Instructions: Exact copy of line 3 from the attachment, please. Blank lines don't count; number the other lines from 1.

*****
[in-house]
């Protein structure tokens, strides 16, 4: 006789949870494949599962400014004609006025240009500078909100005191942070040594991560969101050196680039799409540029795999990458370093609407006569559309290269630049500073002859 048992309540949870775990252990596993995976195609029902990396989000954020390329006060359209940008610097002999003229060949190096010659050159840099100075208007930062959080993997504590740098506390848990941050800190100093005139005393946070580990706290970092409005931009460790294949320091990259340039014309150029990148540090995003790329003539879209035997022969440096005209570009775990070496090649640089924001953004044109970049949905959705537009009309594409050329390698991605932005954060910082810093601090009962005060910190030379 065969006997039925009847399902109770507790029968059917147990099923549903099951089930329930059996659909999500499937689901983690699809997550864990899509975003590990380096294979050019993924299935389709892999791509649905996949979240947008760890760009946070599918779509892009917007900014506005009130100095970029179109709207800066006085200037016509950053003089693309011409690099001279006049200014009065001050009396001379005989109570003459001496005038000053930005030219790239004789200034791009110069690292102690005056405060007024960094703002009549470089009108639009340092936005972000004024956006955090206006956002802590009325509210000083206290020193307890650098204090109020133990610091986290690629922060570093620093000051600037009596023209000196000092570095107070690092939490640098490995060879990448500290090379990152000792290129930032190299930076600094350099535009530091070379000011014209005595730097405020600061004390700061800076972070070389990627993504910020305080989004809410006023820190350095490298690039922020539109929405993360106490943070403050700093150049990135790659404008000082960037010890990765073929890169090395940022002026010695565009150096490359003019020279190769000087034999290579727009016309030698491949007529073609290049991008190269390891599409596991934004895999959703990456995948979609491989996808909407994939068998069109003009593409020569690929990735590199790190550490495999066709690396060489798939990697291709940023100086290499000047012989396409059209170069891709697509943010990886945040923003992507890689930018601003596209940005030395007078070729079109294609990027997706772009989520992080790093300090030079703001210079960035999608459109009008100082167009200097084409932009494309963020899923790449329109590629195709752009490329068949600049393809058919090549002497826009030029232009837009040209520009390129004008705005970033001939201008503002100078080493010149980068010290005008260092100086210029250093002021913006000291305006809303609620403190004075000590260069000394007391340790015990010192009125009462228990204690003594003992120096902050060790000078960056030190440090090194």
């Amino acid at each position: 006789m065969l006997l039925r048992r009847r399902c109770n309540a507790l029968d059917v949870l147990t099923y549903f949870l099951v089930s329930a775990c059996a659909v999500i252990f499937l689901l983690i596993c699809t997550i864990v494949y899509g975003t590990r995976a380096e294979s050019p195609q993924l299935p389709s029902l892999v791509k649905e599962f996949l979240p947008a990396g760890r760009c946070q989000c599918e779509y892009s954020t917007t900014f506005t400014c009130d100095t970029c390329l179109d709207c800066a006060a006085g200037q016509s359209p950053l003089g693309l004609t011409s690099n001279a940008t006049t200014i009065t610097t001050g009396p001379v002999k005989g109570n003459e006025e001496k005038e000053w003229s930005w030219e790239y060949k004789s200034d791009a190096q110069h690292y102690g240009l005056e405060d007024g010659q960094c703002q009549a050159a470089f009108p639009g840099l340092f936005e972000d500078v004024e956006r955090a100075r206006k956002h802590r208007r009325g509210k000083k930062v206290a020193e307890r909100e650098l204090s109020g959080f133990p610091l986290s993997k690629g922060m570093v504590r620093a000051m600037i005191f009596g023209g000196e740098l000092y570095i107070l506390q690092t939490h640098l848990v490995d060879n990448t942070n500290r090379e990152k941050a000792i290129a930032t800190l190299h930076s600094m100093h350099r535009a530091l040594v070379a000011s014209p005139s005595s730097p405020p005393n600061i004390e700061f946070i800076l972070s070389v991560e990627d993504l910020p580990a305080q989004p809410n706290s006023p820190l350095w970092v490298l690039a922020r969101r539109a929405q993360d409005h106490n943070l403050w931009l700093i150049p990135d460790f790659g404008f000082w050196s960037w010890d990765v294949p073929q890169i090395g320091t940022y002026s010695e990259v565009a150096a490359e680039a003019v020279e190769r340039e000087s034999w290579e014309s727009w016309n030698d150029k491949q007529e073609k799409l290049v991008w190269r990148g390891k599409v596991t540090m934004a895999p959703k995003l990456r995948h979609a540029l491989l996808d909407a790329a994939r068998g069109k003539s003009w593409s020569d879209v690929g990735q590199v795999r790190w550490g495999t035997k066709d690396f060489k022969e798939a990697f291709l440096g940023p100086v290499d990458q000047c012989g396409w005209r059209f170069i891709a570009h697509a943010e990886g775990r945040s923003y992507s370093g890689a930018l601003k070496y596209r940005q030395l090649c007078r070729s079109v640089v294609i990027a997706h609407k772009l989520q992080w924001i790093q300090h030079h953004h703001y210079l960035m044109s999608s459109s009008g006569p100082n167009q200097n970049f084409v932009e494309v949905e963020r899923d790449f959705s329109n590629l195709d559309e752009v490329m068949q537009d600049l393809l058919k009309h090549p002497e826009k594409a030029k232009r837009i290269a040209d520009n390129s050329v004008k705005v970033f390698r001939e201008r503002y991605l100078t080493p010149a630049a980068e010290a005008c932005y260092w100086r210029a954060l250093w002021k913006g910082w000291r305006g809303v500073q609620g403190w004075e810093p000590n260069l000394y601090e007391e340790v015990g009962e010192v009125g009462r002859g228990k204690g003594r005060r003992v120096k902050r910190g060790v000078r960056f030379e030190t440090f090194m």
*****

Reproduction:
């Amino acid at each position: 006789m065969l006997l039925r048992r009847r399902c109770n309540a507790l029968d059917v949870l147990t099923y549903f949870l099951v089930s329930a775990c059996a659909v999500i252990f499937l689901l983690i596993c699809t997550i864990v494949y899509g975003t590990r995976a380096e294979s050019p195609q993924l299935p389709s029902l892999v791509k649905e599962f996949l979240p947008a990396g760890r760009c946070q989000c599918e779509y892009s954020t917007t900014f506005t400014c009130d100095t970029c390329l179109d709207c800066a006060a006085g200037q016509s359209p950053l003089g693309l004609t011409s690099n001279a940008t006049t200014i009065t610097t001050g009396p001379v002999k005989g109570n003459e006025e001496k005038e000053w003229s930005w030219e790239y060949k004789s200034d791009a190096q110069h690292y102690g240009l005056e405060d007024g010659q960094c703002q009549a050159a470089f009108p639009g840099l340092f936005e972000d500078v004024e956006r955090a100075r206006k956002h802590r208007r009325g509210k000083k930062v206290a020193e307890r909100e650098l204090s109020g959080f133990p610091l986290s993997k690629g922060m570093v504590r620093a000051m600037i005191f009596g023209g000196e740098l000092y570095i107070l506390q690092t939490h640098l848990v490995d060879n990448t942070n500290r090379e990152k941050a000792i290129a930032t800190l190299h930076s600094m100093h350099r535009a530091l040594v070379a000011s014209p005139s005595s730097p405020p005393n600061i004390e700061f946070i800076l972070s070389v991560e990627d993504l910020p580990a305080q989004p809410n706290s006023p820190l350095w970092v490298l690039a922020r969101r539109a929405q993360d409005h106490n943070l403050w931009l700093i150049p990135d460790f790659g404008f000082w050196s960037w010890d990765v294949p073929q890169i090395g320091t940022y002026s010695e990259v565009a150096a490359e680039a003019v020279e190769r340039e000087s034999w290579e014309s727009w016309n030698d150029k491949q007529e073609k799409l290049v991008w190269r990148g390891k599409v596991t540090m934004a895999p959703k995003l990456r995948h979609a540029l491989l996808d909407a790329a994939r068998g069109k003539s003009w593409s020569d879209v690929g990735q590199v795999r790190w550490g495999t035997k066709d690396f060489k022969e798939a990697f291709l440096g940023p100086v290499d990458q000047c012989g396409w005209r059209f170069i891709a570009h697509a943010e990886g775990r945040s923003y992507s370093g890689a930018l601003k070496y596209r940005q030395l090649c007078r070729s079109v640089v294609i990027a997706h609407k772009l989520q992080w924001i790093q300090h030079h953004h703001y210079l960035m044109s999608s459109s009008g006569p100082n167009q200097n970049f084409v932009e494309v949905e963020r899923d790449f959705s329109n590629l195709d559309e752009v490329m068949q537009d600049l393809l058919k009309h090549p002497e826009k594409a030029k232009r837009i290269a040209d520009n390129s050329v004008k705005v970033f390698r001939e201008r503002y991605l100078t080493p010149a630049a980068e010290a005008c932005y260092w100086r210029a954060l250093w002021k913006g910082w000291r305006g809303v500073q609620g403190w004075e810093p000590n260069l000394y601090e007391e340790v015990g009962e010192v009125g009462r002859g228990k204690g003594r005060r003992v120096k902050r910190g060790v000078r960056f030379e030190t440090f090194m």